Teaching kept my brain alive. It kept creativity in my veins and my fingers. The paintings I made were shown in galleries, and began to be sought after, encouraging me to paint faster and more. But, as everything, there is a price to teaching. It takes practise and finesse to juggle the components of life.
And so, at thirty years old, I walked away from my students and picked up a paint brush. Instead of an activity that was completed at the edges of an existence, painting became activity number one. It was that which I fronted up to on a daily basis at 9am, in a paint-stained room with a ripped carpet floor.
As an artist, your work is the story. It is pieces of memory, woven together: captured in fragments so that others can hang it on their walls.
Artists paint to untangle their soul. They paint for the movement of brush; the smear of paint; the feel of texture against skin. They paint for light and shadow and the discovery of what was not there before.
Now, in addition to making art, I run the Student Art Guide – a website I created to help high school Art students excel. Why? Because teaching is awesome. And I miss it!
10 Facts about Amiria Gale
This section is written as FAQ, in response to the questions that I am emailed by students who are studying my artwork, or conducting artist research for various school art projects.
When was Amiria Gale born?
I was born in 1979, in a small town called Tolaga Bay, on the east coast of New Zealand. I am the eldest of six children. My father was a fisherman and my mother a teacher: we lived in a ramble-shack house at the edge of the sea. Later we moved to a sprawling farm in the middle of nowhere (Whangara, Gisborne).
Where does Amiria Gale live?
I currently live in Auckland, New Zealand, with my two daughters.
Where did Amiria Gale study?
I attended Lytton High School, Gisborne (favourite subjects were mathematics, physics, and art). I then studied at the Auckland University, School of Architecture, and the Auckland College of Education. I have a Bachelor of Architectural Studies and a Bachelor of Architecture (First Class Honours) as well as a Post Graduate Diploma in Teaching. I took many papers with students from Elam School of Fine Arts (which was next to the School of Architecture), including Life Drawing. In one paper we had to design and construct a piece of furniture (I also built outdoor furniture all through my summer holidays too, earning money for university). In the final year of my degree, I was fortunate enough to be able to take a creative writing paper by award-winning New Zealand author Witi Ihimaera.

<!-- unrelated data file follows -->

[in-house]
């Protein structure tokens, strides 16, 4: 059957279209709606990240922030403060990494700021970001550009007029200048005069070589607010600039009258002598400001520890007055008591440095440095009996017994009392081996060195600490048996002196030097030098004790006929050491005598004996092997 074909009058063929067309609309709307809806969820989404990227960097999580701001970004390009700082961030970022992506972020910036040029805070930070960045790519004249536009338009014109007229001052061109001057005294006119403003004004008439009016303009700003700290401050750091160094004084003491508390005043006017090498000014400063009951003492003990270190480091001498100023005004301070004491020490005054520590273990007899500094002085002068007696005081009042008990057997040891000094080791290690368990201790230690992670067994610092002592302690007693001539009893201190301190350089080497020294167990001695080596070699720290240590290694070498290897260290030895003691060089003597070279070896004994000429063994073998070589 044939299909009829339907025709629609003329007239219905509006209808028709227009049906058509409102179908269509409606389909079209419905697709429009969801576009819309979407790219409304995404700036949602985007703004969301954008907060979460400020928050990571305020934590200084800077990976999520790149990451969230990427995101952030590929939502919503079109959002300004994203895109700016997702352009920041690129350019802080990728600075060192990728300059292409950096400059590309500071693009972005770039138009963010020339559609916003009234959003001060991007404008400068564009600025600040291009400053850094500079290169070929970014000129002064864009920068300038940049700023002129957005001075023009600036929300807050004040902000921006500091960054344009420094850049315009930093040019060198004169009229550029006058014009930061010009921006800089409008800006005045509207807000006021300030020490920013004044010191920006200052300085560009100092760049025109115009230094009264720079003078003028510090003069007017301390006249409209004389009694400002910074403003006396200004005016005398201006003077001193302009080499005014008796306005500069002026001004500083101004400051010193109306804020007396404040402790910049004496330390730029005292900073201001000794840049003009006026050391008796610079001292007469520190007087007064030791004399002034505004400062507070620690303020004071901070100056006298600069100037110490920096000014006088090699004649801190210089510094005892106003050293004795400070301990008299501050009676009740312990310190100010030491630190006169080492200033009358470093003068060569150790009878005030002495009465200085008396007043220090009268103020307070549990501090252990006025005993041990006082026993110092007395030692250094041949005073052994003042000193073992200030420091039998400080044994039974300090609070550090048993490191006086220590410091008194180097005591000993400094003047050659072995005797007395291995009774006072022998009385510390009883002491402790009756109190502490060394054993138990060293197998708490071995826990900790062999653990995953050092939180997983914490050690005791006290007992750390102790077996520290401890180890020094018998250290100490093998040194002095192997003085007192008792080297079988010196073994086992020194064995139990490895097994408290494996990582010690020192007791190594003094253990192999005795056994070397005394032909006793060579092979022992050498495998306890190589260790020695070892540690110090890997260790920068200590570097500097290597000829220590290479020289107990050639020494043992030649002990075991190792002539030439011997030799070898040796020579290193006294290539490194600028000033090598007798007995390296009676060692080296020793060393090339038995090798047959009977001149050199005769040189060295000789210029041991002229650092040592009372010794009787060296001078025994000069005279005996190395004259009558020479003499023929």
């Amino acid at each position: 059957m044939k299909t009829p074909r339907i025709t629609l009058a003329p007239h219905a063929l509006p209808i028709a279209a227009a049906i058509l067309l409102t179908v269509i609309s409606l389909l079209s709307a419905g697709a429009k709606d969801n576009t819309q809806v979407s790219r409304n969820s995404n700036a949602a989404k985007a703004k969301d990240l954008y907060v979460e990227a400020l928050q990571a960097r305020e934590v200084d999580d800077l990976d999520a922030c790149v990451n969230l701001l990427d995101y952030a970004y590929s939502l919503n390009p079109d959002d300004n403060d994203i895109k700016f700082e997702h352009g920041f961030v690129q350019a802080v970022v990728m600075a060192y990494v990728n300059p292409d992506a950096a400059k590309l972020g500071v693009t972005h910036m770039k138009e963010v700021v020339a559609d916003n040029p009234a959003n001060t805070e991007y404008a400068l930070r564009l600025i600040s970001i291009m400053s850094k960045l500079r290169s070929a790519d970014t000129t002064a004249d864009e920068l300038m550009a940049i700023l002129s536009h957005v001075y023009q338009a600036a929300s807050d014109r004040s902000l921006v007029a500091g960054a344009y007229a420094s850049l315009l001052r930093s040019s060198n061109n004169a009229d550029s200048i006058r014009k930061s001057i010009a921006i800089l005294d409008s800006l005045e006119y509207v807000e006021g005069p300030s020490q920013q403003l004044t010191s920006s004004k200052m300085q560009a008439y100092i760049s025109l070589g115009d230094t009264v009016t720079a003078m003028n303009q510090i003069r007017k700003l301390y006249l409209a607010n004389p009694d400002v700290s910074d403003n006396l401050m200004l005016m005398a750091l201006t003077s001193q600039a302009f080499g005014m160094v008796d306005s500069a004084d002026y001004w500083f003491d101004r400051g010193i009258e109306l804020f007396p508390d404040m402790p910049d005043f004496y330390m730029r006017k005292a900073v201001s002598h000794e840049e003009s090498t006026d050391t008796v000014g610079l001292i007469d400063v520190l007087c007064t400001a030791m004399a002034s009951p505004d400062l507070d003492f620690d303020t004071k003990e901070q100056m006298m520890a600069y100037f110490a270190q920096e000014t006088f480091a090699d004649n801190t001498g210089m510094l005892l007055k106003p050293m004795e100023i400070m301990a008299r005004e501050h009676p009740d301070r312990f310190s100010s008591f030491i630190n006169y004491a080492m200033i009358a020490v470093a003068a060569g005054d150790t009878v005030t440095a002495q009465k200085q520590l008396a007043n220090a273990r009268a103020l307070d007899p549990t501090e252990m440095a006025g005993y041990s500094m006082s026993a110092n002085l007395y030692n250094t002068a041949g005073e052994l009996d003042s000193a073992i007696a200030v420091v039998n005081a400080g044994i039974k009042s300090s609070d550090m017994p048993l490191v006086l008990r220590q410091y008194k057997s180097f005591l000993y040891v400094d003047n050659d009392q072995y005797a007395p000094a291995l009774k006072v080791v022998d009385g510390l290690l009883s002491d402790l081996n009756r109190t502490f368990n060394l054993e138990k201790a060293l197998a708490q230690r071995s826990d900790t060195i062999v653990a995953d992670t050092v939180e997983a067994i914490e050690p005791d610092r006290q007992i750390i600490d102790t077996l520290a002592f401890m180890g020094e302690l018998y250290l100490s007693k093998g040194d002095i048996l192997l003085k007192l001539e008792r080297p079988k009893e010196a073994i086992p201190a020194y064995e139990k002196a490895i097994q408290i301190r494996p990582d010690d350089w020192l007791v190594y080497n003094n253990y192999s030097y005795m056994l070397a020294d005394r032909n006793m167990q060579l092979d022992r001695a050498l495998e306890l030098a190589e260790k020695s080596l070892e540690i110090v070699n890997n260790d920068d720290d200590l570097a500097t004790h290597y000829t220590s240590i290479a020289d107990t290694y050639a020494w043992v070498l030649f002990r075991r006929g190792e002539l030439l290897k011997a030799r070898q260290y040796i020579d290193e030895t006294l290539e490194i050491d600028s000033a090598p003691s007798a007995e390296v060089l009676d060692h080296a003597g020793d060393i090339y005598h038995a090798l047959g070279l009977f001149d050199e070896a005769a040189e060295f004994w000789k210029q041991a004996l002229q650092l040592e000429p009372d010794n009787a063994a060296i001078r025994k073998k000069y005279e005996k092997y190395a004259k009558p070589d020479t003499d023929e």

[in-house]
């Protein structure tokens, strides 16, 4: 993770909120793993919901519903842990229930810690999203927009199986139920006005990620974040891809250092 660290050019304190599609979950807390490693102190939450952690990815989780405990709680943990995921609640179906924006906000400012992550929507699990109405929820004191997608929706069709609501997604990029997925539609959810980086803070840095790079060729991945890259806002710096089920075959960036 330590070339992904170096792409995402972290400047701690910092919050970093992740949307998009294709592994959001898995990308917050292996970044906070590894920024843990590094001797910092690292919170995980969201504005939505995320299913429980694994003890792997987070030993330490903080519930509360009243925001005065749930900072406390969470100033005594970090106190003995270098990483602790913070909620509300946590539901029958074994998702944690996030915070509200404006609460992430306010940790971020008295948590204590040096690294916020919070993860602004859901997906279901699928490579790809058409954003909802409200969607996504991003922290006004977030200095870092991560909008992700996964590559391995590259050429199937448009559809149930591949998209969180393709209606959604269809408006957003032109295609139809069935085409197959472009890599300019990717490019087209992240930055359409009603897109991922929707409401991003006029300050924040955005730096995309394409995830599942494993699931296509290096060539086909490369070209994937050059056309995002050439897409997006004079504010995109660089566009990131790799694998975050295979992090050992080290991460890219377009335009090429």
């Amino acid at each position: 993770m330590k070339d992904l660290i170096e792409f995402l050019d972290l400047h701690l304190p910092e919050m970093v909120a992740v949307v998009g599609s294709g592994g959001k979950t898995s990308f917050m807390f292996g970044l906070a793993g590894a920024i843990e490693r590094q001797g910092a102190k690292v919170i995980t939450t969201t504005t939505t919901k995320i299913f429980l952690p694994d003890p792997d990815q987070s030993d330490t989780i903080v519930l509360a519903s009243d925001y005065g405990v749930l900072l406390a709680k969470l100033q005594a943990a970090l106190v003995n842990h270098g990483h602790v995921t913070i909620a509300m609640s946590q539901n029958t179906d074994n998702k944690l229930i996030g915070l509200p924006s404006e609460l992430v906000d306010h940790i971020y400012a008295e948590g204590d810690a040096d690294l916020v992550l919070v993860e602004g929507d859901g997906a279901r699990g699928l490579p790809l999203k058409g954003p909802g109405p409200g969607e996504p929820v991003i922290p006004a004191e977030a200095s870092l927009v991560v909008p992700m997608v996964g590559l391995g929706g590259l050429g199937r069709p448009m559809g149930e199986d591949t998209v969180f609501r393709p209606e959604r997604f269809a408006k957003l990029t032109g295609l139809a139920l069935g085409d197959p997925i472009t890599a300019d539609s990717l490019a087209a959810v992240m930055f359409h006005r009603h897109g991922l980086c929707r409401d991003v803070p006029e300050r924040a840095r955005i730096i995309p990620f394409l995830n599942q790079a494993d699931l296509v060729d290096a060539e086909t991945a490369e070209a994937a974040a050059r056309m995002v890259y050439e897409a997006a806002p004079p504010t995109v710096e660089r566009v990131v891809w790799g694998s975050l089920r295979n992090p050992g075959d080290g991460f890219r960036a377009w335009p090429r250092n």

What is Amiria Gale’s art style?
Most of my paintings are semi-abstract, with a mixture of abstract and realistic elements. As my artwork is recent, is technically considered ‘contemporary’ art.
Where does Amiria Gale get her inspiration from?
Inspiration comes from the physical forms of the subject matter itself (shells, landscapes, waves) as well as various artists.
Which artists have inspired Amiria Gale?
An early influence was New Zealand artist John Walsh, as described above. I studied Cubism as part of my high school Art classes and this no doubt had an impact upon the fractured, disassembled nature of some of my paintings. At university, I fell in love with the curving architectural forms of Zaha Hadid – her work had an obvious influence upon my subsequent shell paintings. I also love Don Binney’s bird and landscape paintings (how the forms mimic each other, with perfect attention given to the balancing of negative space in between), and the gestural use of texture in paintings by Jill Perrott. I am a fan of American artist Jim Dine’s tool drawings too, as my students all well know. You may wish to follow the Student Art Guide on Pinterest to see a sample of the many artists and designers whose work appeals to me.